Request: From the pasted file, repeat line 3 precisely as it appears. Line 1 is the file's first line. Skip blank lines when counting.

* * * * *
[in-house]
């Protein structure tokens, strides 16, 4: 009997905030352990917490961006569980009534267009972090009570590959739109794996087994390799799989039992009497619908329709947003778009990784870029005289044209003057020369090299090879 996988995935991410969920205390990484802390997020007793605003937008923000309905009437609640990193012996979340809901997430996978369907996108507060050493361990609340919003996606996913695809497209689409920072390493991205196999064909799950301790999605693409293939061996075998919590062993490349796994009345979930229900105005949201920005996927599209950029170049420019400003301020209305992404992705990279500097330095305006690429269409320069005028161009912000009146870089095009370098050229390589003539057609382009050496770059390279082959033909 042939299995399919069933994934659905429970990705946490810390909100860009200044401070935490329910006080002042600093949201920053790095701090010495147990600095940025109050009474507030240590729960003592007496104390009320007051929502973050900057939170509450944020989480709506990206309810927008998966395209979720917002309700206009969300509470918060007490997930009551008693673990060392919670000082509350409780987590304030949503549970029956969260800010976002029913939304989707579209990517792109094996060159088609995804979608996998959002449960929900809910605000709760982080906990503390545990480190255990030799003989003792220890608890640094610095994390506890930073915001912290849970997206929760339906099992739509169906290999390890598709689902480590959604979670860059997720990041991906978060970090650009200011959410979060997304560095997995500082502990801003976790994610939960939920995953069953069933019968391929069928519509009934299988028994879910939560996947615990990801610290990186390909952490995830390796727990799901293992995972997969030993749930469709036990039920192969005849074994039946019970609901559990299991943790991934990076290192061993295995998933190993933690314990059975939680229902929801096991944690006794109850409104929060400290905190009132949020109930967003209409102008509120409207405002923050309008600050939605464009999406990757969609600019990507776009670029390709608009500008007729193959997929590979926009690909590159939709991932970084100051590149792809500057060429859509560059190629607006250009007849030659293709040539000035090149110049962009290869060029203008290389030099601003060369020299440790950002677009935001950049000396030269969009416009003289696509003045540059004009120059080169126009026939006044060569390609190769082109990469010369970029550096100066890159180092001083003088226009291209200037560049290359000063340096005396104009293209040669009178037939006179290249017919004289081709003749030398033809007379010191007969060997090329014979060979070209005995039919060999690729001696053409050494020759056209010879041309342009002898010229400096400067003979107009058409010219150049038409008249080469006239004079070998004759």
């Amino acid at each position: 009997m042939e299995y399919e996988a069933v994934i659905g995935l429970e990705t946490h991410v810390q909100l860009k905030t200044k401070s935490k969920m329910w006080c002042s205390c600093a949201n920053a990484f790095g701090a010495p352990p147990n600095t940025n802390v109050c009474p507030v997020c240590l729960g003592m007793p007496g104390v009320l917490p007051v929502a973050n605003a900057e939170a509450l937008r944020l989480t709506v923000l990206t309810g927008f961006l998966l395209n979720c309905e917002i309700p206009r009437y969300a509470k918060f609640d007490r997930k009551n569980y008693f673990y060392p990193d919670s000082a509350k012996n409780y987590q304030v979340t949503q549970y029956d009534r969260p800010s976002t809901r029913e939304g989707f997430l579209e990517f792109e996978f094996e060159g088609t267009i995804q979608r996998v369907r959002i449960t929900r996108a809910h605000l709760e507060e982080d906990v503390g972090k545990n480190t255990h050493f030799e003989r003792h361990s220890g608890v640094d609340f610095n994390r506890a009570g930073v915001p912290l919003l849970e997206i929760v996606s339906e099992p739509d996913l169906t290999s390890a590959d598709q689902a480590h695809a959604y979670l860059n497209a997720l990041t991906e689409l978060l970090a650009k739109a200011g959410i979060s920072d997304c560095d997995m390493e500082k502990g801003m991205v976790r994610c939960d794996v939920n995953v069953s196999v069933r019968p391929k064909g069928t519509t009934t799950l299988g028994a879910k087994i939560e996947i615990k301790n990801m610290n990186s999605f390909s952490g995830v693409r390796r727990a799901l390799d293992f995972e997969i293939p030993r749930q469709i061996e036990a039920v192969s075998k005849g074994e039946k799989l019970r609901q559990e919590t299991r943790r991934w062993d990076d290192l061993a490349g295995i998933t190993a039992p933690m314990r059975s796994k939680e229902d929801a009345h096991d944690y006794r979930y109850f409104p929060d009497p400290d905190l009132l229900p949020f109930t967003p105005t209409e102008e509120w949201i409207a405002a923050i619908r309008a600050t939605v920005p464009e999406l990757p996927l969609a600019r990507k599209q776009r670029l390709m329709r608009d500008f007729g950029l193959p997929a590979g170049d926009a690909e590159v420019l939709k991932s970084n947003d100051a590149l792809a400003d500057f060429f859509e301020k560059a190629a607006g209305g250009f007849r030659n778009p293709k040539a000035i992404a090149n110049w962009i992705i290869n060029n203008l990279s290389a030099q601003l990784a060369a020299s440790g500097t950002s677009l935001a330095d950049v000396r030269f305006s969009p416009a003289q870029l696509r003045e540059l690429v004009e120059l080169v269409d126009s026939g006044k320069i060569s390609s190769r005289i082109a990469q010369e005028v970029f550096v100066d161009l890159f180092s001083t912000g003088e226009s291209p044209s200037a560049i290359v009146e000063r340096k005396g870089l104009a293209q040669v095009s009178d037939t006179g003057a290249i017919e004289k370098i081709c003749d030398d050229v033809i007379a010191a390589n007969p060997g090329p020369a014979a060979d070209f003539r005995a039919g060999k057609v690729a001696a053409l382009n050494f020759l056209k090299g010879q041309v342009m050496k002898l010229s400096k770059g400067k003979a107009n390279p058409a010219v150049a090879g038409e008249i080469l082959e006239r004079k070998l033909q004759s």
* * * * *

């Amino acid at each position: 009997m042939e299995y399919e996988a069933v994934i659905g995935l429970e990705t946490h991410v810390q909100l860009k905030t200044k401070s935490k969920m329910w006080c002042s205390c600093a949201n920053a990484f790095g701090a010495p352990p147990n600095t940025n802390v109050c009474p507030v997020c240590l729960g003592m007793p007496g104390v009320l917490p007051v929502a973050n605003a900057e939170a509450l937008r944020l989480t709506v923000l990206t309810g927008f961006l998966l395209n979720c309905e917002i309700p206009r009437y969300a509470k918060f609640d007490r997930k009551n569980y008693f673990y060392p990193d919670s000082a509350k012996n409780y987590q304030v979340t949503q549970y029956d009534r969260p800010s976002t809901r029913e939304g989707f997430l579209e990517f792109e996978f094996e060159g088609t267009i995804q979608r996998v369907r959002i449960t929900r996108a809910h605000l709760e507060e982080d906990v503390g972090k545990n480190t255990h050493f030799e003989r003792h361990s220890g608890v640094d609340f610095n994390r506890a009570g930073v915001p912290l919003l849970e997206i929760v996606s339906e099992p739509d996913l169906t290999s390890a590959d598709q689902a480590h695809a959604y979670l860059n497209a997720l990041t991906e689409l978060l970090a650009k739109a200011g959410i979060s920072d997304c560095d997995m390493e500082k502990g801003m991205v976790r994610c939960d794996v939920n995953v069953s196999v069933r019968p391929k064909g069928t519509t009934t799950l299988g028994a879910k087994i939560e996947i615990k301790n990801m610290n990186s999605f390909s952490g995830v693409r390796r727990a799901l390799d293992f995972e997969i293939p030993r749930q469709i061996e036990a039920v192969s075998k005849g074994e039946k799989l019970r609901q559990e919590t299991r943790r991934w062993d990076d290192l061993a490349g295995i998933t190993a039992p933690m314990r059975s796994k939680e229902d929801a009345h096991d944690y006794r979930y109850f409104p929060d009497p400290d905190l009132l229900p949020f109930t967003p105005t209409e102008e509120w949201i409207a405002a923050i619908r309008a600050t939605v920005p464009e999406l990757p996927l969609a600019r990507k599209q776009r670029l390709m329709r608009d500008f007729g950029l193959p997929a590979g170049d926009a690909e590159v420019l939709k991932s970084n947003d100051a590149l792809a400003d500057f060429f859509e301020k560059a190629a607006g209305g250009f007849r030659n778009p293709k040539a000035i992404a090149n110049w962009i992705i290869n060029n203008l990279s290389a030099q601003l990784a060369a020299s440790g500097t950002s677009l935001a330095d950049v000396r030269f305006s969009p416009a003289q870029l696509r003045e540059l690429v004009e120059l080169v269409d126009s026939g006044k320069i060569s390609s190769r005289i082109a990469q010369e005028v970029f550096v100066d161009l890159f180092s001083t912000g003088e226009s291209p044209s200037a560049i290359v009146e000063r340096k005396g870089l104009a293209q040669v095009s009178d037939t006179g003057a290249i017919e004289k370098i081709c003749d030398d050229v033809i007379a010191a390589n007969p060997g090329p020369a014979a060979d070209f003539r005995a039919g060999k057609v690729a001696a053409l382009n050494f020759l056209k090299g010879q041309v342009m050496k002898l010229s400096k770059g400067k003979a107009n390279p058409a010219v150049a090879g038409e008249i080469l082959e006239r004079k070998l033909q004759s």